Perry vs. the Lap Dance Lobby
September 13, 2011
Rick Perry’s campaign for the presidency largely consists of touting the pro-growth policies of Texas—a state with no personal income tax, and the 47th lowest tax burden in the country—as a model for the rest of the United States. Perry’s claim is that his state, where he has served as governor for the past 11 years, has found more creative and more business-friendly ways to fill its coffers. Don’t tell that to one of the state’s most vibrant industries: its nearly 200 strip clubs.
A New Piece of Evidence About 9/11—Ignored Evidence
September 10, 2011
Just in time for the tenth commemoration of the carnage at the World Trade Center, the Pentagon, and the field in Shanksville, Pennsylvania comes a detailed report from The Miami Herald about a wealthy Saudi family deserting its lush abode in Saratoga, Florida just two weeks before the mass killings. Hey, maybe it’s just a coincidence.
Why Is the Middle East Still in Thrall to 9/11 Conspiracy Theories?
September 03, 2011
The 9/11 attacks catalyzed a tremendous shift in American foreign policy in the Middle East. Rather than prioritizing petrol, Washington targeted terrorist organizations, dethroned a dictator, and lobbied throughout the region for liberalization. Yet despite the billions of dollars spent policing Baghdad and protecting Benghazi, the unpopularity of the United States in the Arab world continues to be fueled by the belief that Islamist terrorists had nothing to do with 9/11, with many claiming the attacks were an American, Israeli, or joint American-Israeli conspiracy.
On September 24, 2001, Donna Glessner was boxing up donations at the fire station in Shanksville, Pennsylvania. Two weeks before, United Flight 93 had crashed into a reclaimed strip mine about three miles away, killing its 40 passengers and crew members. The station in this town of 245 had become a supply depot, providing necessities to the hundreds of outsiders who had flooded the area: sweatshirts, bug spray, toothbrushes, and so much homemade food that a refrigerated trailer had to be brought in just to hold it.
The Best Responses to 9/11—and the Worst
August 24, 2011
I was in bed at a New York hotel when my stock trader called to say that one of the Twin Towers had been hit by an airplane. “A horrible accident,” he surmised, adding “unprecedented” to the presumption. He told me to turn on the “tube,” such nomenclature dating him as middle-aged. The phone rang again: “The second tower is on its way down. And, of course, this means it is no accident at all.” Which was my intuition as soon as I’d heard the first terrible tidings. Moreover, I knew instinctively who’d done the dreadful deed; and it wasn’t a new version of the Unabomber.
Of the 19 young Arabs who struck the United States on September 11, the Lebanese-born Ziad Jarrah, who is thought to have been at the controls of the plane forced down by its heroic passengers in Shanksville, Pennsylvania, has always been of greater interest to me than the others, and for strictly parochial reasons: We were both born in the same country, but two generations apart. For me, the contours of his life are easy to make out. He hailed from a privileged Sunni family from the Bekaa Valley and was raised in Beirut.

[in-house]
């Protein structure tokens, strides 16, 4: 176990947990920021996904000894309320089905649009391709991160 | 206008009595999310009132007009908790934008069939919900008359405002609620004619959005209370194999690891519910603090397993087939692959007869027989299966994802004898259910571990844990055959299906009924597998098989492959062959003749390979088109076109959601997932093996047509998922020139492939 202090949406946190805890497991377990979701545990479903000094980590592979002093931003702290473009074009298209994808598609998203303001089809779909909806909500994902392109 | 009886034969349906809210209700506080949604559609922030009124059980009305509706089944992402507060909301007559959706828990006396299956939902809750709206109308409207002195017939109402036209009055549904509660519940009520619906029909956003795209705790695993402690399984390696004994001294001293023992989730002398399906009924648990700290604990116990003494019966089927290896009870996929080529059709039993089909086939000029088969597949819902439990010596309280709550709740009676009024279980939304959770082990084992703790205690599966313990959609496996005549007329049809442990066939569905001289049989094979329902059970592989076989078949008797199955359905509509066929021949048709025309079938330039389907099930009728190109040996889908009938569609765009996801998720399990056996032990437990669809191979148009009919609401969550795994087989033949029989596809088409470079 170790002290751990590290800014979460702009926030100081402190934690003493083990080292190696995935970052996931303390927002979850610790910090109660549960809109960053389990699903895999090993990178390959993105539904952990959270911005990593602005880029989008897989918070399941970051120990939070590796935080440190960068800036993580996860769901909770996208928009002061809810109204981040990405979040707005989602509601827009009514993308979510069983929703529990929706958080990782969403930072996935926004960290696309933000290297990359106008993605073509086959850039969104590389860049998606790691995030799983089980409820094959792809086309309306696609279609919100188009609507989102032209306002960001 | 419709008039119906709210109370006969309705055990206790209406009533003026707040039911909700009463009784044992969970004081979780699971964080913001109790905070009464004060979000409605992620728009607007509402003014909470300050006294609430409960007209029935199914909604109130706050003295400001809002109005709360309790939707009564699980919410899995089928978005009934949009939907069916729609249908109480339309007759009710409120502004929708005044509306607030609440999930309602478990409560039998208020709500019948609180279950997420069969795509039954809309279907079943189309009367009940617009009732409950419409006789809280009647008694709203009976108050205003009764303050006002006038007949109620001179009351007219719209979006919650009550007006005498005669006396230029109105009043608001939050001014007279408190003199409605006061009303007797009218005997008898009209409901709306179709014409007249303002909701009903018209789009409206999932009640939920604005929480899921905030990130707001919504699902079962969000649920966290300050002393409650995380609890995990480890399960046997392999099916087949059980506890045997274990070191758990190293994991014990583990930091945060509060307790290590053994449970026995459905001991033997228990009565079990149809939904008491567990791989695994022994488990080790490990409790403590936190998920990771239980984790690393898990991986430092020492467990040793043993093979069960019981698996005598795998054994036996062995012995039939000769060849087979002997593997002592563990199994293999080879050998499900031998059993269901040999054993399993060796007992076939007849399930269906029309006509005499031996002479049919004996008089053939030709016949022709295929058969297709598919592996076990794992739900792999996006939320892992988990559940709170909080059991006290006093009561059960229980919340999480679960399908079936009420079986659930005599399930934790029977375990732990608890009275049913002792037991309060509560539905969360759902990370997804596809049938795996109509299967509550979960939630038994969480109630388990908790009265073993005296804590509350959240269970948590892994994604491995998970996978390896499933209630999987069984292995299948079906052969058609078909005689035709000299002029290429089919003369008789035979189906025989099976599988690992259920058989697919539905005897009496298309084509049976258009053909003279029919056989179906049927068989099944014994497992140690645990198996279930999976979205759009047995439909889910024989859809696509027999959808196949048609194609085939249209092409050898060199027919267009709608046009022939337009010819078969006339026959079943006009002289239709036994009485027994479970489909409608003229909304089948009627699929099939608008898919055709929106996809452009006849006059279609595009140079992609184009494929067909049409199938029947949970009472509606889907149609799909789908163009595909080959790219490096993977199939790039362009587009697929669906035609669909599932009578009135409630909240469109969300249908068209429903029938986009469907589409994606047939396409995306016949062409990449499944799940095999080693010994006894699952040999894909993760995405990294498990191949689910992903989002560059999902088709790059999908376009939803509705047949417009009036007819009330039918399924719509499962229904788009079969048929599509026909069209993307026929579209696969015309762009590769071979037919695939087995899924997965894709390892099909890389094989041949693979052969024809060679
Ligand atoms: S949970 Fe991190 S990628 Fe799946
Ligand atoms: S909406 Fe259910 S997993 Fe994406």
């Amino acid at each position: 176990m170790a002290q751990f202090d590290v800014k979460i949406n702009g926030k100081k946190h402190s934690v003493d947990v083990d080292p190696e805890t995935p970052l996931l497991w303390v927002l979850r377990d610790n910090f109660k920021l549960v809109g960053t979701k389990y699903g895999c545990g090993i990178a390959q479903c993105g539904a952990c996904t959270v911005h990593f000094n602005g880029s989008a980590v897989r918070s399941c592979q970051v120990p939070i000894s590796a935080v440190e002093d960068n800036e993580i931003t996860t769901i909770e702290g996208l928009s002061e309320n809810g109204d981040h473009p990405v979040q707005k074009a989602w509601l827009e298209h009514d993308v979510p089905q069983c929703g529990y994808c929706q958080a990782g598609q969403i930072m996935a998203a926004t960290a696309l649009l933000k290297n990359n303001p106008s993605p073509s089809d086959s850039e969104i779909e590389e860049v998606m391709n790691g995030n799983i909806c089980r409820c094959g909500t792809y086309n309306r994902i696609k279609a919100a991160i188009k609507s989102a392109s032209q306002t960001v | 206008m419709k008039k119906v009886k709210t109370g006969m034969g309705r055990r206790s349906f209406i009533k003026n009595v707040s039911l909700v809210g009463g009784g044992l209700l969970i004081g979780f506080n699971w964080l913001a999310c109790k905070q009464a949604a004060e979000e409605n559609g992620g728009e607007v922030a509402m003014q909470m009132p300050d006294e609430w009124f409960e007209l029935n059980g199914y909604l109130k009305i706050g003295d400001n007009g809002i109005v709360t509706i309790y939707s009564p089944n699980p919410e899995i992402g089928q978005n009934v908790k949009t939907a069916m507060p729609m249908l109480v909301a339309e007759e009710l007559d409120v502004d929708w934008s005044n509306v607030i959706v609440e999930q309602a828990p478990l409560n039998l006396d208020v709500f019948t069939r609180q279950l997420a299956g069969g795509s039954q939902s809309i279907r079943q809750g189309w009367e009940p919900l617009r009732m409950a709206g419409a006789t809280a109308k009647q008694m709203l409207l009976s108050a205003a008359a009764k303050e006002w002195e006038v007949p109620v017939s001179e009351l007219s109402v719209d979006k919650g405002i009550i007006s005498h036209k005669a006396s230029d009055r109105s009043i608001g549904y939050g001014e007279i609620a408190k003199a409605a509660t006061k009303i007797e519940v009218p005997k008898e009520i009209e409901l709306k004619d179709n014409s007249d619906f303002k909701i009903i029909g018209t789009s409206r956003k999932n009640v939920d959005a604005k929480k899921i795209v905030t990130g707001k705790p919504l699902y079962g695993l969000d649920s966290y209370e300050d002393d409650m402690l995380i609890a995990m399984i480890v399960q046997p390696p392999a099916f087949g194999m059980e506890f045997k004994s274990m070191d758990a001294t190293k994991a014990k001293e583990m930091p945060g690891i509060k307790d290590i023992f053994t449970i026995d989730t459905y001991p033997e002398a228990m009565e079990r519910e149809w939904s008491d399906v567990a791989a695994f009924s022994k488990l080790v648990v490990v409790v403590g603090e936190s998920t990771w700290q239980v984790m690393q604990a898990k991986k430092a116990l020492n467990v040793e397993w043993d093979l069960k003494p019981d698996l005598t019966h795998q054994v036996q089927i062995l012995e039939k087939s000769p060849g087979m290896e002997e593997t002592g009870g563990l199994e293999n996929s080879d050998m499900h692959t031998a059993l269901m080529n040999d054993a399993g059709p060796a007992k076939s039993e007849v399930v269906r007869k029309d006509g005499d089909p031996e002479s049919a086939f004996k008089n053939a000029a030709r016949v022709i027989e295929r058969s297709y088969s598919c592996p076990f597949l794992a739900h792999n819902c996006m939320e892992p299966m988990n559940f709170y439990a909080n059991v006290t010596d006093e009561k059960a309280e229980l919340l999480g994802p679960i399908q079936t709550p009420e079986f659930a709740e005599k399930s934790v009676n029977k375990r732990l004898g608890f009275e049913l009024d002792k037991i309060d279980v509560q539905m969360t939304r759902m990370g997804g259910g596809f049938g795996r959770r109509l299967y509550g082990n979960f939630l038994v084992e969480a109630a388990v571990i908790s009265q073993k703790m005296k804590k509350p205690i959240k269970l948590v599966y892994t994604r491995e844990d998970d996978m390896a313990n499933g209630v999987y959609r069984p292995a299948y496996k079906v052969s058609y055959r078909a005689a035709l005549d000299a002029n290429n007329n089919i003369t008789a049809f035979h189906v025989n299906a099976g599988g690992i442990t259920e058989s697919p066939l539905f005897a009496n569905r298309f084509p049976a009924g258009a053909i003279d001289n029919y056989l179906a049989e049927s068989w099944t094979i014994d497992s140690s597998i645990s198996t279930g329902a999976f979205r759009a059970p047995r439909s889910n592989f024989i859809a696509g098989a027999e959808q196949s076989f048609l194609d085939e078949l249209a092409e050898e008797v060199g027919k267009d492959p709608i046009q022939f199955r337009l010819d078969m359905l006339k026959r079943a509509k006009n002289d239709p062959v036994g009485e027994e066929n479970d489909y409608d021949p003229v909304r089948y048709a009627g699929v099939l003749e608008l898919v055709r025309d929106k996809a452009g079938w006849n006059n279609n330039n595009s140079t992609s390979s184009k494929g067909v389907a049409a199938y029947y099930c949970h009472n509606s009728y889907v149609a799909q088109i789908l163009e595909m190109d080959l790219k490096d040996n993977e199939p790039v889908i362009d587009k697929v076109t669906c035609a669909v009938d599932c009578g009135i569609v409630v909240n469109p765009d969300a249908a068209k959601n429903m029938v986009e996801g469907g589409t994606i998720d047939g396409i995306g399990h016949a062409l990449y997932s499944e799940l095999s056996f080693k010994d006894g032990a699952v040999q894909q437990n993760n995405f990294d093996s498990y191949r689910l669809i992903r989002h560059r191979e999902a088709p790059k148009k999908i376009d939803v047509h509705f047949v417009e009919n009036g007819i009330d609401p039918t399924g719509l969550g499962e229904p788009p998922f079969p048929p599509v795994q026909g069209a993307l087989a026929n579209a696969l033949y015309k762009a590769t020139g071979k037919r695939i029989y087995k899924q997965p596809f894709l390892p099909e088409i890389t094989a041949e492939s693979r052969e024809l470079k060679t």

In the marquee scene from the 2010 documentary Gasland, nominated earlier this year for an Academy Award, a man is shown warily holding a lighter underneath his running kitchen faucet. The flame quickly ignites the tapwater, briefly producing a fireball in the sink. Something appears to have gone wrong—and the culprit, the film inveighs, is the sinister local shale gas industry. Gasland’s incredulous depiction of flammable drinking water is but one expression of the anti-shale gas sentiment that is increasingly permeating American popular consciousness.
June 23, 2011
In the fall of 2008, EnergySolutions Foundation, the charitable arm of one of the world’s largest nuclear-waste processors, began approaching nuclear utilities with an offer. Guided by a team of science teachers and industry p.r. staffers, the organization had developed a trove of materials on nuclear power for use in sixth-through-twelfth-grade classes.
Yup, Rick Santorum went there. The former Pennsylvania senator, known for his less-than-enlightened views on gay rights, has opted for the “Some of my best friends…” approach. Earlier this week, when CNN’s Don Lemon asked him if he had any gay friends, Santorum replied enthusiastically: “Yes! In fact, I was with a gay friend of mine just two days ago. So, yeah, I do. And they respect that I have differences of opinion on that. I talk about these things in front of them, and we have conversations about it.
Here’s another “movie” from Britain that without a touch of pomp or pretension seeks to ask us, “Well, why in hell do you think you know what a movie is, or has to be?” Since nearly anything could serve and function within the gloriously loose structure of The Trip, I found myself hoping that its two guys might find one of their conversations leading into a lugubrious consideration of what Terrence Malick thought The Tree of Life was really about.